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PRINT February 2004

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Documenta 12 curator Roger M. Buergel

AMID ALL THE FRENZIED speculation surrounding the selection of the next Documenta curator, Roger M. Buergel probably didn’t top many lists of potential candidates. Although known and respected throughout much of the German-speaking art world, he only began to organize relatively sizable exhibitions within the past four years. Moderate recognition in the United States came in late 2002, when the Menil Collection in Houston named Buergel the first recipient of its Walter Hopps Award for Curatorial Achievement. Yet his lack of renown in the States, coupled with the award’s newness, made it a little-remarked event. Still, with Catherine David on the Menil jury, close observers may have noticed the stars aligning in Buergel’s favor. The endorsement of a former Documenta curator was just one of several factors ultimately recommending Buergel for the director’s post.

Born in 1962 in Berlin but long based in Vienna, Buergel studied painting, philosophy, and economics, worked as a private secretary to Actionist Hermann Nitsch, and has taught visual theory for the past three years at the Universität Lüneburg in Germany. This mixture of scholarly and studio-based work makes him a model successor to David and Okwui Enwezor, not straying too far from their theoretical bent while simultaneously signaling a break. If the two previous Documentas were frequently criticized for placing too little emphasis on optical stimulation, Buergel has already raised hope in certain quarters by claiming that aesthetic reflection will be one of his key priorities. He has been quoted in the press as saying that it is a mistake to consider art “a repair business for removing misery and injustice from the world.” As the German critic and art historian Sabeth Buchmann puts it, Buergel is expected to present “less political discourse in exchange for art with a capital A.”

Buchmann’s prediction is music to the ears of many who felt that the pleasure factor was sorely lacking in 1997 and 2002, but Buergel’s track record indicates that he is not likely to give prominence to more traditionally “sensual” media such as painting. He has organized several significant exhibitions since 2000, each of which would actually seem to place him more firmly in the camp of David and Enwezor than in that of a Rudi Fuchs, whose 1982 Documenta 7 championed painterly expressionism and a romantic conception of art’s autonomy. Buergel, too, is deeply concerned with the question of artistic autonomy, as evidenced by his frequent writings and statements on the subject, yet his approach to the issue differs dramatically from Fuchs’s idealist position. In reference to his 2000 exhibition “Dinge, die wir nicht verstehen” (Things We Don’t Understand) at Vienna’s Generali Foundation, Buergel remarks, “We conceived of aesthetic autonomy as an effect on the spectator rather than being a property of the artwork.”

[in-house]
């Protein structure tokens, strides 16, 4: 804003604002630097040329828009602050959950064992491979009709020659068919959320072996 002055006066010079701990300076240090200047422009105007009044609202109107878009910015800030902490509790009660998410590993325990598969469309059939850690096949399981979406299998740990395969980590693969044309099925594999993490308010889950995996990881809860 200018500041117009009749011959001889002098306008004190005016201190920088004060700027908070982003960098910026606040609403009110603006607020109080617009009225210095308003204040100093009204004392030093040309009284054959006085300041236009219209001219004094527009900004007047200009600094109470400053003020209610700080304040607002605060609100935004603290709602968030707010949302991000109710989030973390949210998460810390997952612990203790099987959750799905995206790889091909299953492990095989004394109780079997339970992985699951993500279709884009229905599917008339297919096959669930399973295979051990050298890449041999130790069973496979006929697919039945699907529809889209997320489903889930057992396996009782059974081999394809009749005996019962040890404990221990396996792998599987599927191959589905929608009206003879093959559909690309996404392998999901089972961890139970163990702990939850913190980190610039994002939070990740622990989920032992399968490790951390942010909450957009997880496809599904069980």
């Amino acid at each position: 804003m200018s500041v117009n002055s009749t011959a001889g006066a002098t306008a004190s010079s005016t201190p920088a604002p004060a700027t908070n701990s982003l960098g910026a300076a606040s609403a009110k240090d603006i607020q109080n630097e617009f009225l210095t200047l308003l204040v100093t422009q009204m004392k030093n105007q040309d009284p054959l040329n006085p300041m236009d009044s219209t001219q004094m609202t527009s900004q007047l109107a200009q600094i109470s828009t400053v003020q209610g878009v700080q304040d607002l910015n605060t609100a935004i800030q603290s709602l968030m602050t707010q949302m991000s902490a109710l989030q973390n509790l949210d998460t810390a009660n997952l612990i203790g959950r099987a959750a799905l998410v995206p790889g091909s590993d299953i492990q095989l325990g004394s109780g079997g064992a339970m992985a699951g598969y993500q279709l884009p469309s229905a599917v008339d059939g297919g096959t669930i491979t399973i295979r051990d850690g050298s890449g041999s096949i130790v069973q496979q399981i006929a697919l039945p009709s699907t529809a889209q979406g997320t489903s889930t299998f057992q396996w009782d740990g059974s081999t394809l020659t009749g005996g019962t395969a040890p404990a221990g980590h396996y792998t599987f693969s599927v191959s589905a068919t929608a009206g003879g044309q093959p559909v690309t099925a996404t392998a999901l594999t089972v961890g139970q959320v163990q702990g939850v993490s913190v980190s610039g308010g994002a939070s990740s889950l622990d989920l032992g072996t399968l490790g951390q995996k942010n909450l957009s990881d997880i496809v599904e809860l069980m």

For Buergel, this shift in emphasis from the inherent uniqueness of the individual artwork to the spectator’s experience has important political consequences. As he explained in a recent lecture, the realm of aesthetics operates at a productive remove from the everyday world of social crises and political machinations and thus has the capacity to offer alternatives to the “dominant fiction.” This theme is explored in Buergel’s biggest undertaking to date, an exhibition ominously titled “Die Regierung” (The Government), which opened recently in Lüneburg and travels to Barcelona, Rotterdam, and Vienna over the next year, transforming itself as it makes the rounds. The show emerges from his research into Foucault’s notion of la gouvernementalité, a theory that examines, among other things, spaces where extragovernmental processes of self-organization can flourish. Here it is crucial to point out that Buergel’s partner, the art historian Ruth Noack, served as the cocurator of this exhibition and several of his other important projects. This spirit of collaboration has been a leitmotif of their overall practice and will surely inform the conception of Documenta 12, about which Buergel says, “The main idea is to work closely with aesthetic grassroots initiatives: independent spaces in Zagreb, Dakar, San Sebastián, Istanbul, Beirut, Riga, and so on, apart from the classical trade routes.”

While early reaction among German-language journalists and critics registered surprise, the broad consensus seems to be that Buergel is the right person for the job. The shows he has produced have not been especially large in scale, but they’ve been big in scope, functioning like miniature templates for the megaspectacle of Documenta. His alleged opposition to the role of the curator-as-diva must have made him additionally attractive to the selection committee; the Berliner Zeitung cited him as saying he wants to resist the “neurotic fixation on the curator as a person.” Susanne Ghez, a member of the selection committee and of Enwezor’s curatorial team, remarks, “You often come away from committee meetings feeling frustrated, but in this case there was no compromise. The decision was unanimous.” Above all, it would appear that Buergel’s optimistic faith in art’s powers of societal persuasion, combined with a respect for its tactile side, helped land him the position. If he succeeds in satisfying both factions—the Apollonians and the Dionysians, so to speak—it will be a monumental achievement.

Berlin-based critic Gregory Williams is a regular reviewer for Artforum.